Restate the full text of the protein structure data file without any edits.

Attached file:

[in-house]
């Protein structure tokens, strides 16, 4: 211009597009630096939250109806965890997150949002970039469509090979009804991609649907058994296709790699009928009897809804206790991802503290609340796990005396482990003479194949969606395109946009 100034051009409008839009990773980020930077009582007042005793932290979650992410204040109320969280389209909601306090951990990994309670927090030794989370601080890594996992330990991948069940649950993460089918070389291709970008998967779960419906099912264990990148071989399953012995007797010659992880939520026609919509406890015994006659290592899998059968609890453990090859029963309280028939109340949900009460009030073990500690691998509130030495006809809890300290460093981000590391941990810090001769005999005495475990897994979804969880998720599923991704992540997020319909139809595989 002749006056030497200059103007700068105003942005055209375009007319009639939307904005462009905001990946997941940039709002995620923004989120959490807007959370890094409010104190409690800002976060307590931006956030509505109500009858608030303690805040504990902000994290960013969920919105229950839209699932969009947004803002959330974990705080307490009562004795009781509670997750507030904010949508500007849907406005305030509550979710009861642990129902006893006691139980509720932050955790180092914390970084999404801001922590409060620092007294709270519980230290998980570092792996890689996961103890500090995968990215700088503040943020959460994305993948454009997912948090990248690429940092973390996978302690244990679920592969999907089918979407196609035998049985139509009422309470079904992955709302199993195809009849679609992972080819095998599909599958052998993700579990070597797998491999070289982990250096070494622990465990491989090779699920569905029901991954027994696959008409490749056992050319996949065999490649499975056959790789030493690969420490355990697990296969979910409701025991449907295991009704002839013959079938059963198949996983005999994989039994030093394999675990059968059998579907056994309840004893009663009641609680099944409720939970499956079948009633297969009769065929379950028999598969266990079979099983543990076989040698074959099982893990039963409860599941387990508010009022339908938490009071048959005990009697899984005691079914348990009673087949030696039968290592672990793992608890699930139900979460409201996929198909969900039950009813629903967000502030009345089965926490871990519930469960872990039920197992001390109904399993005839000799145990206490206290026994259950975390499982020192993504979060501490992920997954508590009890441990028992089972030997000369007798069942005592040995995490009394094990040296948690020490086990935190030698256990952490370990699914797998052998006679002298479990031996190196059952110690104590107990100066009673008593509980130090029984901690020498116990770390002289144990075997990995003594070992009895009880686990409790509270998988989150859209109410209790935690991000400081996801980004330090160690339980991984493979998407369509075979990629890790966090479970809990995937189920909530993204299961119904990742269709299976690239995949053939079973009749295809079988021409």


[in-house]
């Protein structure tokens, strides 16, 4: 211009597009630096939250109806965890997150949002970039469509090979009804991609649907058994296709790699009928009897809804206790991802503290609340796990005396482990003479194949969606395109946009 100034051009409008839009990773980020930077009582007042005793932290979650992410204040109320969280389209909601306090951990990994309670927090030794989370601080890594996992330990991948069940649950993460089918070389291709970008998967779960419906099912264990990148071989399953012995007797010659992880939520026609919509406890015994006659290592899998059968609890453990090859029963309280028939109340949900009460009030073990500690691998509130030495006809809890300290460093981000590391941990810090001769005999005495475990897994979804969880998720599923991704992540997020319909139809595989 002749006056030497200059103007700068105003942005055209375009007319009639939307904005462009905001990946997941940039709002995620923004989120959490807007959370890094409010104190409690800002976060307590931006956030509505109500009858608030303690805040504990902000994290960013969920919105229950839209699932969009947004803002959330974990705080307490009562004795009781509670997750507030904010949508500007849907406005305030509550979710009861642990129902006893006691139980509720932050955790180092914390970084999404801001922590409060620092007294709270519980230290998980570092792996890689996961103890500090995968990215700088503040943020959460994305993948454009997912948090990248690429940092973390996978302690244990679920592969999907089918979407196609035998049985139509009422309470079904992955709302199993195809009849679609992972080819095998599909599958052998993700579990070597797998491999070289982990250096070494622990465990491989090779699920569905029901991954027994696959008409490749056992050319996949065999490649499975056959790789030493690969420490355990697990296969979910409701025991449907295991009704002839013959079938059963198949996983005999994989039994030093394999675990059968059998579907056994309840004893009663009641609680099944409720939970499956079948009633297969009769065929379950028999598969266990079979099983543990076989040698074959099982893990039963409860599941387990508010009022339908938490009071048959005990009697899984005691079914348990009673087949030696039968290592672990793992608890699930139900979460409201996929198909969900039950009813629903967000502030009345089965926490871990519930469960872990039920197992001390109904399993005839000799145990206490206290026994259950975390499982020192993504979060501490992920997954508590009890441990028992089972030997000369007798069942005592040995995490009394094990040296948690020490086990935190030698256990952490370990699914797998052998006679002298479990031996190196059952110690104590107990100066009673008593509980130090029984901690020498116990770390002289144990075997990995003594070992009895009880686990409790509270998988989150859209109410209790935690991000400081996801980004330090160690339980991984493979998407369509075979990629890790966090479970809990995937189920909530993204299961119904990742269709299976690239995949053939079973009749295809079988021409």